Return: Pope Francis’ second point is that we need to “turn back in repentance.” I don’t know what he means by ‘turning back,’ but I believe he intends something like Senior’s “turn back the clock” statement. Francis is talking about the ecological changes we observed when large parts of the world were under quarantine, such as the smog over L.A. lifting or the dolphins returning to the Venetian canals. I’m not sure what one would repent of other than sin, so Francis seems to be positing that if you contribute to L.A. smog, you are sinning by “breaking the bonds” between you and “the rest of creation.” Francis, of course, conveniently ignores the fact that quarantine, while beneficial for dolphins, is actually very bad for humans. Elevated levels of adverse mental health conditions, substance use, and suicidal ideation were reported by adults in the United States in June 2020. An article published on the Center for Disease Control website states that “the prevalence of symptoms of anxiety disorder was approximately three times those reported in the second quarter of 2019 (25.5% versus 8.1%), and prevalence of depressive disorder was approximately four times that reported in the second quarter of 2019 (24.3% versus 6.5%).”1 While it’s true that we ought to minimize our impact on our ecological environment, and while it’s a good thing that air and water pollution decreased, it’s not worth the self-destruction of the human race.
Rest: Francis claims that “God set aside the Sabbath so that the land and its inhabitants could rest and be renewed.” I disagree with this statement only insofar as, to my knowledge, renewal was unnecessary at the time that God instituted the Sabbath. The earth would never need renewal, because Adam had not sinned yet. The pope continues: “During the Jubilee, God’s people were invited to rest from their usual labour and to let the land heal and the earth repair itself, as individuals consumed less than usual.” I’m not sure what he means by the Jubilee, but he doesn’t mention the true reason for the Sabbath: to contemplate God and worship Him. The sabbath is not for dolphins.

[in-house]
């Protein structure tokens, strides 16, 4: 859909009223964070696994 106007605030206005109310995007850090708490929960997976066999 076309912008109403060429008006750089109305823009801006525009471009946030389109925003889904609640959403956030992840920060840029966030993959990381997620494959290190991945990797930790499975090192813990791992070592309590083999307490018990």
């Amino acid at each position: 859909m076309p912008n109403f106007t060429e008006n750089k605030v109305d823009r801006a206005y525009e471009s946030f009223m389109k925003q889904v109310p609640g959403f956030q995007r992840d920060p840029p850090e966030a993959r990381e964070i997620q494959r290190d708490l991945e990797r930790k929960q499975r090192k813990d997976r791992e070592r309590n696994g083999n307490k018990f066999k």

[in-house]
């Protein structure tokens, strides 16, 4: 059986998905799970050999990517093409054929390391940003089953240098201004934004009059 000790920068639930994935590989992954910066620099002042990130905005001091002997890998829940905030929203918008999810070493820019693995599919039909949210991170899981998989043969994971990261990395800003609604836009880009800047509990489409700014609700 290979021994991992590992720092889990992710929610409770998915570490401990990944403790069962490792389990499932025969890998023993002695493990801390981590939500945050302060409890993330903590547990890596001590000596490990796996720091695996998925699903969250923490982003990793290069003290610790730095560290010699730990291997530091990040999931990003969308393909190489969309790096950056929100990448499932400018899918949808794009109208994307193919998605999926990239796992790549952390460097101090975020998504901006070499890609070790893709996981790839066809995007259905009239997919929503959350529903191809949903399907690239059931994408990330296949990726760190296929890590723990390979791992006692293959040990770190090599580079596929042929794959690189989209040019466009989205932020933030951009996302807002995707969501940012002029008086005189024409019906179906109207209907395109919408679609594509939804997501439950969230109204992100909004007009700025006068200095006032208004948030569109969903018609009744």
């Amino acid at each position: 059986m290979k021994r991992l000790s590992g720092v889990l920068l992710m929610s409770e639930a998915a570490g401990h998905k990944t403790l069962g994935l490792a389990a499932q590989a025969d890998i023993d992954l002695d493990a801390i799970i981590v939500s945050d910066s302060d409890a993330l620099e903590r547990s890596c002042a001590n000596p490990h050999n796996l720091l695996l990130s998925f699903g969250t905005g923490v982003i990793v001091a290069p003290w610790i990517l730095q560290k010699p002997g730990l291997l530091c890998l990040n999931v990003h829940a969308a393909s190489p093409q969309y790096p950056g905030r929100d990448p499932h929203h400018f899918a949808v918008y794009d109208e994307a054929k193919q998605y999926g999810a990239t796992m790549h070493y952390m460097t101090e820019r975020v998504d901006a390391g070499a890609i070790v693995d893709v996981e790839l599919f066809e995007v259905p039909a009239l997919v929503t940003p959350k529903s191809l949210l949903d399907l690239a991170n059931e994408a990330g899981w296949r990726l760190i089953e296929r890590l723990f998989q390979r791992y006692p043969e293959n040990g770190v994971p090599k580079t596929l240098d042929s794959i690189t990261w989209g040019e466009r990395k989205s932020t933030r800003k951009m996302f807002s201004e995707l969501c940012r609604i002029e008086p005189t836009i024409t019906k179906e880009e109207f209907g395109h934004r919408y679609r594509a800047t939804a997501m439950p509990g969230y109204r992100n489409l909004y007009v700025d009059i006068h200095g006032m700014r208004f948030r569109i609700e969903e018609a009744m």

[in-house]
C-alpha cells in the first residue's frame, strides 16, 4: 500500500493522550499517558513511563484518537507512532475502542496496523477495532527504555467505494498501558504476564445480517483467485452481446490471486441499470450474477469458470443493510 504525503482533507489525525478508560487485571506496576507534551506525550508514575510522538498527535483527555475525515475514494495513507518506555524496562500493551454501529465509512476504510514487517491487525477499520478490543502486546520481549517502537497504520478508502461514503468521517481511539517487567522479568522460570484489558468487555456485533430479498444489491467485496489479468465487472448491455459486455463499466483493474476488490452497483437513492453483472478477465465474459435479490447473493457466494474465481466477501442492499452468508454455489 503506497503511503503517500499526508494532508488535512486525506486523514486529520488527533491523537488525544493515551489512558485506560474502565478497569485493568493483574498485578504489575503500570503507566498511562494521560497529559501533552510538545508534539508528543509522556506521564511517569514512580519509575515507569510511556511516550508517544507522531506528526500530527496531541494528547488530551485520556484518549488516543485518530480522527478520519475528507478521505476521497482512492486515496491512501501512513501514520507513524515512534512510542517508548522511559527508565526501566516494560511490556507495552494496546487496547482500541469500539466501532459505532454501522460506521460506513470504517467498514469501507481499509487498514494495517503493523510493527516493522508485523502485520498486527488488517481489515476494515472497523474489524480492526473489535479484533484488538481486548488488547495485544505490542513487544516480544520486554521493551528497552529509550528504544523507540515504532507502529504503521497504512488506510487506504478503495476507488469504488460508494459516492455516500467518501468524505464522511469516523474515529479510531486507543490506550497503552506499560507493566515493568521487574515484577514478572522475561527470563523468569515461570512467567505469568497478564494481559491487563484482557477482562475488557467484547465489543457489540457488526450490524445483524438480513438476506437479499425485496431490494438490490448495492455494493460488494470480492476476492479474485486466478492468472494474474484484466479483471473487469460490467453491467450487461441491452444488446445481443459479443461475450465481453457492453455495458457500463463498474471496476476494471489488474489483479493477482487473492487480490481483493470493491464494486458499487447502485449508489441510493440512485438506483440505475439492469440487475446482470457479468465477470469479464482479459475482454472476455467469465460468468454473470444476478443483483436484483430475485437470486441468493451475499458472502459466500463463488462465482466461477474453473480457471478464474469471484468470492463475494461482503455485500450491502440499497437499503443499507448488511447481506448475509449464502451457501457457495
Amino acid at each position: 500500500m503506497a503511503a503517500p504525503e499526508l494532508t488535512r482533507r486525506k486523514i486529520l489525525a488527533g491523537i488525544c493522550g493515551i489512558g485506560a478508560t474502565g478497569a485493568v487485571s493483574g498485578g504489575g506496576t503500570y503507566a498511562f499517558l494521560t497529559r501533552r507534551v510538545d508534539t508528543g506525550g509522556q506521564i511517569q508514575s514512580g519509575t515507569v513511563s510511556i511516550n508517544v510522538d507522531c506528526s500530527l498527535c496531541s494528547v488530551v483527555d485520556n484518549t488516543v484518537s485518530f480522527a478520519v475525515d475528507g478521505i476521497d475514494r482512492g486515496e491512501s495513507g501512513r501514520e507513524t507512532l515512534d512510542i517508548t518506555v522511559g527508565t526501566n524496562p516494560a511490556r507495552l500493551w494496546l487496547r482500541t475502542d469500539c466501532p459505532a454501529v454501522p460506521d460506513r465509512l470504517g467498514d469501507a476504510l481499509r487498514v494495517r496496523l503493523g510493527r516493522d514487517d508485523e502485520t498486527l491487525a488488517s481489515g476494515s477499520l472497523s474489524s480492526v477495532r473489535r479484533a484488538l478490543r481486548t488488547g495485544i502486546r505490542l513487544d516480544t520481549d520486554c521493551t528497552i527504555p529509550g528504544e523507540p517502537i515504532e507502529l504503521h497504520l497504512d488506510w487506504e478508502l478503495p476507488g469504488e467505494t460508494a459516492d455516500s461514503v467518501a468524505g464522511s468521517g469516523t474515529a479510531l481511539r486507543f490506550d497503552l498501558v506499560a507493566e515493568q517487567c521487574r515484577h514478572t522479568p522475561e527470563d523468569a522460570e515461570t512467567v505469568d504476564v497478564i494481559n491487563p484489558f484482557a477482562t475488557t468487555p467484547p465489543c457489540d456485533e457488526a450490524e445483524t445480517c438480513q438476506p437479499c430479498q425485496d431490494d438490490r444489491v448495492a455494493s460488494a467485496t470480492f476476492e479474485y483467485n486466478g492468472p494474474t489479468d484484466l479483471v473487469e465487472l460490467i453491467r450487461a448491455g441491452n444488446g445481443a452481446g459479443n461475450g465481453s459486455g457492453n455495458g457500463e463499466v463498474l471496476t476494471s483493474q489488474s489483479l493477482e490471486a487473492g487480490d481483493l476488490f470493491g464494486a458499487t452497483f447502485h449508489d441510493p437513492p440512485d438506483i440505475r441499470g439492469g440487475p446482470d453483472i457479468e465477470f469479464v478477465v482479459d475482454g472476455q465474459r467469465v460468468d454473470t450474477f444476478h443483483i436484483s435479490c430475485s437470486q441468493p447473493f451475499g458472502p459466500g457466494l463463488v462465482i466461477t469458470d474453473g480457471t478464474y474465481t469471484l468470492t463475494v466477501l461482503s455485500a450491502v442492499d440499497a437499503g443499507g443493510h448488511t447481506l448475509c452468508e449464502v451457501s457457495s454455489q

Restore: The pope calls for restoration of the land and human relationships by means such as debt cancellation, lowering the global temperature, and adopting legislature to “stem biodiversity loss.”
Rejoice: The pope then gives us reasons to be happy and joyful, citing reasons such as “faith communities coming together to create a more just, peaceful and sustainable world.” Well, that’s not bad, but I’m deeply suspicious of such movements. It runs the danger of saying, “see, religions of all kinds are man’s means to living well on earth. That’s why we have religion,” which is of course not true. Catholicism exists so that man can worship God and achieve eternal life, living beyond the promised destruction of this world. I hope Francis remembers that.
I’m not trying to hide my main point. I believe that Pope Francis is at best an accidental pantheist, lured in because pantheism is an attractive and alluring religion, and one of man’s most natural tendencies. (I’ll say more on that later; C.S. Lewis talks about it in his Miracles). At worst, I don’t need to say what he is, because I guarantee a quick sweep of certain websites will make all those accusations for me. Intentionally or not, Pope Francis is advancing his pantheistic beliefs under the guise of Catholicism, and we need to be able to distinguish and articulate his Catholic views from his pantheistic ones, because he has a tendency to mash them together. I’ll write more on pantheism later, because I do believe that it’s the primary evil we’re going to have to defend against in the future. If the Church of Satan mobilized against the Church, it would be easy to fight for truth. Pantheism is hard. It’s sneaky and softly alluring. Let’s all be on guard.
Czeisler MÉ , Lane RI, Petrosky E, et al. Mental Health, Substance Use, and Suicidal Ideation During the COVID-19 Pandemic — United States, June 24–30, 2020.